In his brilliant autobiography, The Time of My Life, Denis Healey described his experience of fighting in the Second World War. He went on to worry about the lack of experience of the wider world on the part of career politicians. He expressed concern that if our politicians had not had experience of work, business or armed/public service, their perspective on the world would be not only limited, but dangerous. Put briefly: if you haven’t experienced the reality of war (on the battlefield), you will be more ready to declare war.
I was reminded of this when I heard on the radio a suggestion (by Tony Benn, admittedly) that MPs’ terms of office should be limited to, say, two or three parliaments. The current problems, he suggested, were partly attributable to career politicians being out of touch and losing their perspective of how life is for those they are there to serve. They lack credibility among the population because they lack experience of the world most of us inhabit. (I am generalising to make the point.)
Of course, the same could be said of bishops. I am grateful in retrospect that I worked for as many years as I studied before being ordained. (During those working years – which included jobs in Germany and France – I also had a civilian involvement in several wars.) Having been ordained, I served in parochial ministry for thirteen years in four very different contexts before becoming an archdeacon and then, later, bishop. I cannot look at the world (or the church) other than through a lens shaped by my earlier experiences. Most clergy are now in this same position, having worked before being ordained. So, I take Healey’s point.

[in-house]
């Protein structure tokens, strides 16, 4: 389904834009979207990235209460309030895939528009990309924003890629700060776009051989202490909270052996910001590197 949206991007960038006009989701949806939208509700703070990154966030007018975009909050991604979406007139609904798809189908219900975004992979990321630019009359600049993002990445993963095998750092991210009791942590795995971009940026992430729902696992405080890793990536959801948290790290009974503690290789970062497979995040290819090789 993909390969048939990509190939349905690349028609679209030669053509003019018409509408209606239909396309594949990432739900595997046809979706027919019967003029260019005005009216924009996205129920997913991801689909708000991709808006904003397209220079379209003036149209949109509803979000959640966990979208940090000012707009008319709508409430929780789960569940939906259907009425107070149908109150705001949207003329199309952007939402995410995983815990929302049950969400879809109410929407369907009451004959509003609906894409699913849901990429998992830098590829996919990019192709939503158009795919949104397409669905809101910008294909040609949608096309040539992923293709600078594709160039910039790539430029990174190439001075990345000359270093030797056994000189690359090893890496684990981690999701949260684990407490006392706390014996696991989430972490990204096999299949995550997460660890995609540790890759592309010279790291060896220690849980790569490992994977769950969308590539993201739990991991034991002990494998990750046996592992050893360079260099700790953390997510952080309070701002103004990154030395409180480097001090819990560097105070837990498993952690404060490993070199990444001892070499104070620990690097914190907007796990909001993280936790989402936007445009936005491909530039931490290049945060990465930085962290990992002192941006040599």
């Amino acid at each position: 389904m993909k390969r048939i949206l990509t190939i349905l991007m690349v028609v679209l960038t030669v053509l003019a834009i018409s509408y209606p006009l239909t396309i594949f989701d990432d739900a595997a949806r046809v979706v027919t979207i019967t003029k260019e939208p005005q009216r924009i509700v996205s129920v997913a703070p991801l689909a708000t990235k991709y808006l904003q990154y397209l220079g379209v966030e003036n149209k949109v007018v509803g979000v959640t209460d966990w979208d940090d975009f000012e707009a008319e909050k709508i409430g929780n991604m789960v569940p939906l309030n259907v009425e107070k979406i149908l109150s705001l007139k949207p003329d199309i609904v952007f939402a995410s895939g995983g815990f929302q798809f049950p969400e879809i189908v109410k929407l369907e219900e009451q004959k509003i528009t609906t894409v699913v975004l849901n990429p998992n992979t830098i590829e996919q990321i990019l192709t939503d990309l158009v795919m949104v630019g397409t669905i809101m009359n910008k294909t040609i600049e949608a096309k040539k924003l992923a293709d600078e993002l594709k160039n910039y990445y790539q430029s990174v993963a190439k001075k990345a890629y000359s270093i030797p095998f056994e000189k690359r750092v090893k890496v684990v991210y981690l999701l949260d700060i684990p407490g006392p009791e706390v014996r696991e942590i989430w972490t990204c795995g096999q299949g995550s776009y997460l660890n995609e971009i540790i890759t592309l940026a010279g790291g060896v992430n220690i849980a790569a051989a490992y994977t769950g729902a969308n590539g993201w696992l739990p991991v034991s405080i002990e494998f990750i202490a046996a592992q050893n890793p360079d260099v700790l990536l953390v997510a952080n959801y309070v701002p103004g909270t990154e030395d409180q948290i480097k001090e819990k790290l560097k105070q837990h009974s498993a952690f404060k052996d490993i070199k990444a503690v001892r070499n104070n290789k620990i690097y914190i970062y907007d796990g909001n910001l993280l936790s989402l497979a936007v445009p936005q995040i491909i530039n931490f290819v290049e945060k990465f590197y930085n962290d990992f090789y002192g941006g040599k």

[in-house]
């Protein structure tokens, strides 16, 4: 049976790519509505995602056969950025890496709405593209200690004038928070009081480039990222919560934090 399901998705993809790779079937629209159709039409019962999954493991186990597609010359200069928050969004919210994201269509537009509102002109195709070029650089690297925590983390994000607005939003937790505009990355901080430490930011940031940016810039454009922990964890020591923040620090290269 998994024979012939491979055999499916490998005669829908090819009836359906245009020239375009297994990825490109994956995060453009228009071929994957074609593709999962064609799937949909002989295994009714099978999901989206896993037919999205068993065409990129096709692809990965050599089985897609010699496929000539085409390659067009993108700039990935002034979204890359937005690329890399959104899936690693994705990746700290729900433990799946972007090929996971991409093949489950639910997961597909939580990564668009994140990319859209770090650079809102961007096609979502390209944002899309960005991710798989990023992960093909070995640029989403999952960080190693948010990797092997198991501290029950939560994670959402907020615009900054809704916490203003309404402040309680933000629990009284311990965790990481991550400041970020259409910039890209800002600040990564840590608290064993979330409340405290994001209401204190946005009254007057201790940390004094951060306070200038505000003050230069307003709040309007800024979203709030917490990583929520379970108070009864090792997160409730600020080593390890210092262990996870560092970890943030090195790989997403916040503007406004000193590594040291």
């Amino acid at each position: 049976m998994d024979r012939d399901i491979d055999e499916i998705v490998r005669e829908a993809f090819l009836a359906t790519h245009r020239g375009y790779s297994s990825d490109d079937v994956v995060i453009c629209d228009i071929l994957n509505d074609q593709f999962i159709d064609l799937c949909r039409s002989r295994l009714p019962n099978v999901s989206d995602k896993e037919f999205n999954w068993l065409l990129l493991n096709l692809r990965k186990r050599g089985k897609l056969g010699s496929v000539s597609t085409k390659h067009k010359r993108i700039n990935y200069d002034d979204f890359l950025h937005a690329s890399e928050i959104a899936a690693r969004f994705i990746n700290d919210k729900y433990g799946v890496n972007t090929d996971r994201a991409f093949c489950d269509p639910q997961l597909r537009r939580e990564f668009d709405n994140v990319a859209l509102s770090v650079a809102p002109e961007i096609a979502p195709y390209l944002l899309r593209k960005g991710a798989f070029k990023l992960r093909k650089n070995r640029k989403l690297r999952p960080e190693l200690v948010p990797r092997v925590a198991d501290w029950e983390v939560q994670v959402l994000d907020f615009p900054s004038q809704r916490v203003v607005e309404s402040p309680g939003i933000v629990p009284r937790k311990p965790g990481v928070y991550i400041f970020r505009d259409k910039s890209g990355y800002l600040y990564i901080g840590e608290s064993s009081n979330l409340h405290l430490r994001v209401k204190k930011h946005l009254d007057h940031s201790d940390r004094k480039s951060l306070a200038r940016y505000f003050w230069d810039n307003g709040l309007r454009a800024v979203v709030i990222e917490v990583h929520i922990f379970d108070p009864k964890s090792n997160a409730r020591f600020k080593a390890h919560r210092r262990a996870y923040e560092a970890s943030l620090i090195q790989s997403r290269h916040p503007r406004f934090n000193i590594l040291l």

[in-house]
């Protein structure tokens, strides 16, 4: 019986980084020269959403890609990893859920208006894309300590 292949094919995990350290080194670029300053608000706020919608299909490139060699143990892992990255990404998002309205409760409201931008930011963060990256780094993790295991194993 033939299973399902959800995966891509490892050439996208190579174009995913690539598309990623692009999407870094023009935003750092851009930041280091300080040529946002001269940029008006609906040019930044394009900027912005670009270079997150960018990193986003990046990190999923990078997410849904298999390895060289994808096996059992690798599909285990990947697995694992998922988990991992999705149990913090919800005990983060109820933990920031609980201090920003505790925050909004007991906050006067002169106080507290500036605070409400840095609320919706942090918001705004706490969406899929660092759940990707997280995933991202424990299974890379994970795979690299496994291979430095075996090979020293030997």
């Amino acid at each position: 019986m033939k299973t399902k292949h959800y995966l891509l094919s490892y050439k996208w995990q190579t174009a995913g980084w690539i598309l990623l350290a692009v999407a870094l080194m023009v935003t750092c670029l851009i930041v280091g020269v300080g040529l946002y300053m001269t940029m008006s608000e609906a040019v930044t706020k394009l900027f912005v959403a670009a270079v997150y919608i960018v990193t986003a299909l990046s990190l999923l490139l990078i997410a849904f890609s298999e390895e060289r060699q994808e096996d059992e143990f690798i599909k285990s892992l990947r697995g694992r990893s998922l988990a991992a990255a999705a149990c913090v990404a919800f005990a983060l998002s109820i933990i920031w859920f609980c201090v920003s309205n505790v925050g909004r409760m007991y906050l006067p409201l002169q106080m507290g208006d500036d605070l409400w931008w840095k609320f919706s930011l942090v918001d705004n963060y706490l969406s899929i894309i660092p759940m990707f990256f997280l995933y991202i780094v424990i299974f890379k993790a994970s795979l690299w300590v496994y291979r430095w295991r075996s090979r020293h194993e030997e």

Surely MPs should have experienced more than Oxford and Westminster. I don’t know how this can be made to work, but wouldn’t it be helpful all round if MPs had to have worked for, say, five years before being eligible for election to Parliament? Should a limit on service be enforced, with provision made for exceptional people to be able to make a wider contribution thereafter? This would require a re-think of the whole parliamentary ‘package’ – including the role and constitution of the second chamber – and would demand that MPs were better paid and more highly regarded for the work they do.
This also means that the electorate should consider what sort of person they wish to elect to public office and what experience they think that person should bring to bear on their service. Questions of the worldview (and how it has been shaped) of MPs is rarely addressed directly; we rarely dig deep enough to expose the veins of philosophical assumptions underlying their political views and priorities because to do so would appear ‘academic’ or arcane.
Maybe it is time to start digging.